You should submit an “Offer of Employment to a Foreign National – Agri-Food pilot [IMM 0115] (PDF, 2.0 MB) with your application. Your employer should complete this form and send you a copy that should be included with your application. You should read and sign the declaration at the bottom of the form.

Temporary resident status

If you are in Canada, you should maintain your temporary resident status during the processing of your application for permanent residence.

Working in Canada

You should show that you meet the employment requirements of the job you are offered. These may include education, training, or other qualifications in the NOC description.

Qualifications assessment and licensing are required for some occupations, you should be aware of these issues when you consider immigrating to Canada.

See “Planning to Work in Canada” (PDF, 2 MB) for more information.

 

Regulated occupations

Twenty percent (20%) of people working in Canada work in jobs that are regulated to protect the health and safety of Canadians. Examples include:

  • nurses
  • engineers
  • electricians
  • teachers

Provincial and territorial regulatory bodies are responsible for

  • establishing entry requirements for individual occupations
  • recognizing prior credentials, training, and experience
  • issuing licenses required to practice

The recognition process varies between provinces and territories and between occupations. Recognizing qualifications and issuing licenses can generally only be done in Canada. The process can take time. You may be asked to:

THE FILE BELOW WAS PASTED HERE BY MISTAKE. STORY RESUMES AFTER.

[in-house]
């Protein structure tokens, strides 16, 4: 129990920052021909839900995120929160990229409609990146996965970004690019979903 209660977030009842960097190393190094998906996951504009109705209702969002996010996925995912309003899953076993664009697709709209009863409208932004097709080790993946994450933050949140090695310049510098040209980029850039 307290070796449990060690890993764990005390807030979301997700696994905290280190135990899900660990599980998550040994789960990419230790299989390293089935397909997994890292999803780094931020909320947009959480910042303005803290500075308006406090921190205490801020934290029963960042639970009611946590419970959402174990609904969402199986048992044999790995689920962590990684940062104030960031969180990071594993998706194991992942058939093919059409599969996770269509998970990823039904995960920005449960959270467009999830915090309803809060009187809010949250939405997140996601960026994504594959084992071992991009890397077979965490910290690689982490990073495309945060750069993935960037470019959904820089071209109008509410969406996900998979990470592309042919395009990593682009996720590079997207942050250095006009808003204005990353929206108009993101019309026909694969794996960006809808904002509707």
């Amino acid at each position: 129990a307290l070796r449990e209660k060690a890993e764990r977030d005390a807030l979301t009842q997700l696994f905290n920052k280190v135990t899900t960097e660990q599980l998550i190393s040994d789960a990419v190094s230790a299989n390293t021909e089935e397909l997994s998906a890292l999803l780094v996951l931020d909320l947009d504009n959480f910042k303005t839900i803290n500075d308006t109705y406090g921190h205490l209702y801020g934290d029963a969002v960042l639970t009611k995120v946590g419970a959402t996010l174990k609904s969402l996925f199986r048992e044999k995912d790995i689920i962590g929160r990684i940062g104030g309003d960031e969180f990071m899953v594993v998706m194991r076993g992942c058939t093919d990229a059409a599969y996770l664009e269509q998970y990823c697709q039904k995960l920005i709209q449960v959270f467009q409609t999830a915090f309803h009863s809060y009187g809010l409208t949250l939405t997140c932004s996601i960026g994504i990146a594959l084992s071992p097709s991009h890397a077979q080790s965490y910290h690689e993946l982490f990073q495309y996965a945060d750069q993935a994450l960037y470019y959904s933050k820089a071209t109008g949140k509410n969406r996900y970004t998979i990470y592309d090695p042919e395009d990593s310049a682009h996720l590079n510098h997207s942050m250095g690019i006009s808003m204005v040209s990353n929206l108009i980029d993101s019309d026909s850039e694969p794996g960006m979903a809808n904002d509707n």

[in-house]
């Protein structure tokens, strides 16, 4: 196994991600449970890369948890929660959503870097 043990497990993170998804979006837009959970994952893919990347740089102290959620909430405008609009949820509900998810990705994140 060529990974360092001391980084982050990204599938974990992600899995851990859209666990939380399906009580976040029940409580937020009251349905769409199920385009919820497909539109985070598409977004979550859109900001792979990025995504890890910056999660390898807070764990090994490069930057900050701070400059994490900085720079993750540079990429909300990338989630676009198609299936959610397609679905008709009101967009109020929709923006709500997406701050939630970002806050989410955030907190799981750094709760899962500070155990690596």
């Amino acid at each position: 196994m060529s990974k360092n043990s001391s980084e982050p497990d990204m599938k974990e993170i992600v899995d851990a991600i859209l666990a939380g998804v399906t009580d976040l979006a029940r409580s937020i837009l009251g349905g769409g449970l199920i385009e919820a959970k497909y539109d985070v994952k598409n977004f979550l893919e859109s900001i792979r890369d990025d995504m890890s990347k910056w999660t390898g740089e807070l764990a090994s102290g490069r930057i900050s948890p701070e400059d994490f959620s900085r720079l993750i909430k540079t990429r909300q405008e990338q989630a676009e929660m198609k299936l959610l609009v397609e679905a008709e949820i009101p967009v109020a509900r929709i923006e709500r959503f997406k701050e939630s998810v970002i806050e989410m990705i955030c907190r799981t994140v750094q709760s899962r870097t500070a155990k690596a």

• provide documentation of qualifications
  • do a language exam (which may differ from those needed for immigration)
  • complete a technical exam (with accompanying fee)
  • do supervised work

Non-regulated occupations

For non-regulated occupations, there are no set requirements and there is no legal requirement to get a license. The employer will set the standards and could ask for registration with a professional association.

Qualifications assessment

A qualifications assessment is advice on how qualifications from another country compare to Canadian qualifications. An assessment does not guarantee that:

  • a regulatory body will issue you a license to practice
  • your credentials will be accepted by a Canadian employer

However, having your qualifications assessed will help you understand the Canadian educational system and help you with your job search.

To have your qualifications assessed by one of the provincial evaluation services, consult the “How to get an educational credential assessment” page.

Education

For the Agri-Food Pilot, you should meet the education requirements below:

  • You should have a high-school diploma, post-secondary certificate or degree that is valid and equal to a Canadian equivalent, or
  • If you did not complete your studies in Canada, you will need an Education Credential Assessment (ECA) to show that your studies are equal to a Canadian secondary or post-secondary certificate, diploma or degree, or
  • If your foreign credential is not equivalent to a Canadian secondary or post-secondary degree, you will need an Educational Credential Assessment (ECA) to show that your credential is issued from an educational or training institution recognized by the official authorities of the country of origin. Your credential should be equal to a secondary or post-secondary degree in the country where it was issued.